Taranto and Roy cavil at the enrollments of previously uninsured people into Medicaid, which Rand calculated at 3.6 million of the 5.9 million total new Medicaid signups, as though for some reason they don’t count. “Unsurprising,” Taranto sniffs, “since Obamacare expanded that program and it is free to recipients.” What of it? That’s what it takes to get insurance to some uninsured Americans, and it was part of the ACA from the start.
The figure that really has ACA opponents vibrating is Rand’s estimate of the growth in employer-sponsored insurance, or ESI--8.2 million since September, of whom 7.2 million were previously uninsured. This figure surprised everyone, because no one has been tracking this insurance category.
The naysayers’ comeback is to question whether the ACA has anything at all to do with this growth. Rand doesn’t fully explain it, but accepts that at least part of the increase is due to incentives created by the ACA, including the individual mandate. Rand doesn’t think the increase is that big a deal, either, because the vast majority of Americans 18 to 64 get their insurance from ESI to begin with.
The weirdest challenge to the ESI figure comes from Ross Douthat of the New York Times, who speculated on Twitter that ESI enrollment must naturally jump each year after Sept. 30, when Rand started tracking insurance coverage.
His reasoning is that company open enrollments typically take place in the last quarter. But if he has some figures to back up his conclusion, let’s see them; I couldn’t find any reference in the literature on employer insurance to an annual enrollment spike at open-enrollment time. That’s a time when employees renew or change their insurance, not usually when they sign up for the first time.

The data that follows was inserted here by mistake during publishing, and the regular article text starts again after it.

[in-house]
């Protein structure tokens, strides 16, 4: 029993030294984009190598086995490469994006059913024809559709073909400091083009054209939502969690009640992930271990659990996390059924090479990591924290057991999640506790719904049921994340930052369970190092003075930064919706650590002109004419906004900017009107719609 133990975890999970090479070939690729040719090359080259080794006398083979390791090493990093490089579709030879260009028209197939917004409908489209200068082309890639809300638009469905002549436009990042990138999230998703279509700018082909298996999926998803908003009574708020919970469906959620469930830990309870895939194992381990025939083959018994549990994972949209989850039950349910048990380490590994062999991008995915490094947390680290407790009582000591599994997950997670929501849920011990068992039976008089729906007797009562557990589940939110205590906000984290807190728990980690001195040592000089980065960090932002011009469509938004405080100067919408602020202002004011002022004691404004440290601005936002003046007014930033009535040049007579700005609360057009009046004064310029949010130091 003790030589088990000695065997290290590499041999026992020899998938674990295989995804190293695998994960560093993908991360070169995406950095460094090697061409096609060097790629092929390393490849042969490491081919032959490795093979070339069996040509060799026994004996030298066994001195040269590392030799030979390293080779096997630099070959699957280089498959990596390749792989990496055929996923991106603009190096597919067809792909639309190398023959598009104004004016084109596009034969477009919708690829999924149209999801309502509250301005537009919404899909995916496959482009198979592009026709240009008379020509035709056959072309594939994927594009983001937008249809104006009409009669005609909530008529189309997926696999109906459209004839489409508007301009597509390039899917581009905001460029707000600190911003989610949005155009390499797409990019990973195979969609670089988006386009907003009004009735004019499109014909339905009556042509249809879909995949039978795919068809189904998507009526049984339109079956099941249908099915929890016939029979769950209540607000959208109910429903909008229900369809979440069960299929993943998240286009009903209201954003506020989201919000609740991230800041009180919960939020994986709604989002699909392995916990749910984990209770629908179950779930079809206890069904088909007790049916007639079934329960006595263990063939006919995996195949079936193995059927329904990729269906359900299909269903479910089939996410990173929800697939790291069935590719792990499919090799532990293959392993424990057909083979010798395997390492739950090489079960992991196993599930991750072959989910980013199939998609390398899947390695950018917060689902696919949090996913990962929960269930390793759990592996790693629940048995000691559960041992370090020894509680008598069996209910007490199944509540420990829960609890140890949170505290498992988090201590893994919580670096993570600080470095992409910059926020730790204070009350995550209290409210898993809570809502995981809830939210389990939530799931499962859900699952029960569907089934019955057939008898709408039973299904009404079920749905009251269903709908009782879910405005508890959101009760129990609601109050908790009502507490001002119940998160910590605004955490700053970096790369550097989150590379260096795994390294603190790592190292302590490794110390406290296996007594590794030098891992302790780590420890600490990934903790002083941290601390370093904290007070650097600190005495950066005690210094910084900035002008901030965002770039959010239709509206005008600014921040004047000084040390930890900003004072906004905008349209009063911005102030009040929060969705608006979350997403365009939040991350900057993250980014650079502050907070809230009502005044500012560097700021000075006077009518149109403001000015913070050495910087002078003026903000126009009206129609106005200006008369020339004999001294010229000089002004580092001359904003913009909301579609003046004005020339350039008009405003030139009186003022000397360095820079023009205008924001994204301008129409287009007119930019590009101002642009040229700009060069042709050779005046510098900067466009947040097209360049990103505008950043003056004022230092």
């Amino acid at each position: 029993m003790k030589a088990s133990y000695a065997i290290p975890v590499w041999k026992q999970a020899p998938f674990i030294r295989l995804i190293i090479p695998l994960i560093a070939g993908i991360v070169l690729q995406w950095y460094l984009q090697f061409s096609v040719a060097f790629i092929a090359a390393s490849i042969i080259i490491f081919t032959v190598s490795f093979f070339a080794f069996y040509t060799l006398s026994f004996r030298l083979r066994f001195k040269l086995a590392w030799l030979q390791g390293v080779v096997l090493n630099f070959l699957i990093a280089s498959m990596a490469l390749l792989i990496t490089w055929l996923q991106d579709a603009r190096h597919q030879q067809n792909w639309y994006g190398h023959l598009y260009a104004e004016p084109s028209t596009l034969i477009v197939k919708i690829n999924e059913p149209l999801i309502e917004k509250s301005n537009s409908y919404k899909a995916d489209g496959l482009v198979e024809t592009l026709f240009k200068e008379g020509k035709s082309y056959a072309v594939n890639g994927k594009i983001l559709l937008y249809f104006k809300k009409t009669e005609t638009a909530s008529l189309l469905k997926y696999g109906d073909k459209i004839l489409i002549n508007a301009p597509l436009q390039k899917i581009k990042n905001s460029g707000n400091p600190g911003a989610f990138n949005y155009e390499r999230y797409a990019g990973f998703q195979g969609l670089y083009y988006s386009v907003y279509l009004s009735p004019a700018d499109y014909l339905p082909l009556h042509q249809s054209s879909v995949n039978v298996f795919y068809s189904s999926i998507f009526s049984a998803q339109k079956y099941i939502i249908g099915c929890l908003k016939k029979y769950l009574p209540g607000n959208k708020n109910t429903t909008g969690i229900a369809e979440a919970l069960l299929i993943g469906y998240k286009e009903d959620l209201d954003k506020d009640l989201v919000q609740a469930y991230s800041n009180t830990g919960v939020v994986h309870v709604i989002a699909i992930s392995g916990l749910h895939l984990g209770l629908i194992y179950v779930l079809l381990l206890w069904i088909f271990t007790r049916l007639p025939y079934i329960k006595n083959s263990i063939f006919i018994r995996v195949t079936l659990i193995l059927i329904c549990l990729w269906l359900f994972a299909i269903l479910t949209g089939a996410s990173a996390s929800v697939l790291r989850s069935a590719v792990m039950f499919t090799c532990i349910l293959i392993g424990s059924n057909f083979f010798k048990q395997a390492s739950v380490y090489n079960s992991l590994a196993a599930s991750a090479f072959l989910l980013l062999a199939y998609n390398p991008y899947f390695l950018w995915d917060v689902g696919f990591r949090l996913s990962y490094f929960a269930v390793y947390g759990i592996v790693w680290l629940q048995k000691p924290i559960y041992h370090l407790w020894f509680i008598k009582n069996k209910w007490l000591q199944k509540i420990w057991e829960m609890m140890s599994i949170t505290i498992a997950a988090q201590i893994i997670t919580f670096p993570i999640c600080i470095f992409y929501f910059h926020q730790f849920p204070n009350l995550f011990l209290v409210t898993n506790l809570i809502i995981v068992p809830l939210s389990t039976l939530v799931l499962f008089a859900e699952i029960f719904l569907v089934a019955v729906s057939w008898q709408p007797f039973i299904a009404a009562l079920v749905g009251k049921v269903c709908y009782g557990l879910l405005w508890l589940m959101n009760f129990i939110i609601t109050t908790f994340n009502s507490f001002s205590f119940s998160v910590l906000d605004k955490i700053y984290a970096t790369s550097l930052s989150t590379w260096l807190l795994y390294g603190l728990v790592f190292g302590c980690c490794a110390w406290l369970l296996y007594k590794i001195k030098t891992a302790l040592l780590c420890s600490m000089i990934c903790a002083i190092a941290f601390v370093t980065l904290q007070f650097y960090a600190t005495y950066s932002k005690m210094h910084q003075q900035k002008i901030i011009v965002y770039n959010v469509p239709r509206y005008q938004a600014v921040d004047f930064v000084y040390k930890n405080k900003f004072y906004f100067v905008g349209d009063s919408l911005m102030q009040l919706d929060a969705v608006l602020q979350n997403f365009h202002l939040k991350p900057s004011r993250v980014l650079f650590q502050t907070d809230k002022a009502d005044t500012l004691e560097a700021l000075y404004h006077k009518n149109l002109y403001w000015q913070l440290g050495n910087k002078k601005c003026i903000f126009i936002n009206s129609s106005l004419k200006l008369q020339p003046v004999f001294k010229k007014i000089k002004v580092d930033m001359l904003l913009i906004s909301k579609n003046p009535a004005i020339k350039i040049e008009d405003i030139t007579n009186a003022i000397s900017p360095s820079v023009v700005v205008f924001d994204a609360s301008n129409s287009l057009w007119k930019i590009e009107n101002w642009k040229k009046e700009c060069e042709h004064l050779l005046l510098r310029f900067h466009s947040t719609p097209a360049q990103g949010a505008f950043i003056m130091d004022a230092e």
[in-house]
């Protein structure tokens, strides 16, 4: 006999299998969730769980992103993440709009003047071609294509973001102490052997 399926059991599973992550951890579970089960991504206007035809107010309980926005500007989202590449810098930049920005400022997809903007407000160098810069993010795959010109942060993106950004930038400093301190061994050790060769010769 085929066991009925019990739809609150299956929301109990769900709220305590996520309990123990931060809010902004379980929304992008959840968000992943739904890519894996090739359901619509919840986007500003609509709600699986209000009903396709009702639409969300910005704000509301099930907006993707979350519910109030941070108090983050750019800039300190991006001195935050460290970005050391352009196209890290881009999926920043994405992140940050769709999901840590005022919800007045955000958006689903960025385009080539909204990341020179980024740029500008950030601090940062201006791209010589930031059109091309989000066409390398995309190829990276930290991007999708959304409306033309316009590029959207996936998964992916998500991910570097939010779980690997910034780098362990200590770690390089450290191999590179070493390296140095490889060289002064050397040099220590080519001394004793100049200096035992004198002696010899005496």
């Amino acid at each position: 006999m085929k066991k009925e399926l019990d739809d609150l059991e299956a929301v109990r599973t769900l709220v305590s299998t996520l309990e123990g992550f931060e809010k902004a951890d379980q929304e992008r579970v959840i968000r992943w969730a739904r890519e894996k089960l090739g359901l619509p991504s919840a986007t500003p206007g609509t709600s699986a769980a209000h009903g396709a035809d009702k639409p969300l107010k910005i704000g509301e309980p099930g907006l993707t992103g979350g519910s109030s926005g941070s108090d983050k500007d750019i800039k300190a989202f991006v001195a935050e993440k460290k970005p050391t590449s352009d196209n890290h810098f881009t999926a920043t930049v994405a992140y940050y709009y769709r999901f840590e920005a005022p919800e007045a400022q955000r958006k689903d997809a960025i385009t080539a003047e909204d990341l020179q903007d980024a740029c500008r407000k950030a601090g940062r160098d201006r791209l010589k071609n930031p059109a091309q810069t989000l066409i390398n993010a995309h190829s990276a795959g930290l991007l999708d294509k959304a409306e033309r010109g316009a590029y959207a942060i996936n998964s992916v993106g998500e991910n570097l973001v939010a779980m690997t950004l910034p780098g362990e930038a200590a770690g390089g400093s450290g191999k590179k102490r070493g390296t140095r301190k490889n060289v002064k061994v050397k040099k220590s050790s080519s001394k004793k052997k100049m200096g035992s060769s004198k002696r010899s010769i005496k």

Generally employees sign up under three conditions: When they start employment, finish a probationary eligibility period, or experience a life event like marriage or a baby (when they enroll the new family member). If there’s a waiting period after beginning a job, it’s usually just 90 days or so, and they don’t then have to wait further for open enrollment. (The ACA sets the maximum waiting period at 90 days, starting this year.) If they acquire a spouse or a child, they can sign them up right away, too. Is it different where Douthat’s employed? I doubt it.
The only difference this year is that workers who previously shunned employer insurance may be signing up at open enrollment because of the mandate or other incentive. If so, that’s an ACA effect, and there’s no reason for Douthat to rule it out of bounds.
The real issue raised by the assiduous cherry-picking by ACA critics is what their point is. An increase of 9.3 million insureds in the U.S. is a real achievement, whether they signed up on the exchange, at work or via Medicaid. As we pointed out earlier, the country hasn’t seen an expansion of health insurance on this scale in 50 years, or since the enactment of Medicare. If Roy, Taranto, Douthat et al think there’s something wrong with that, the burden’s on them to say why.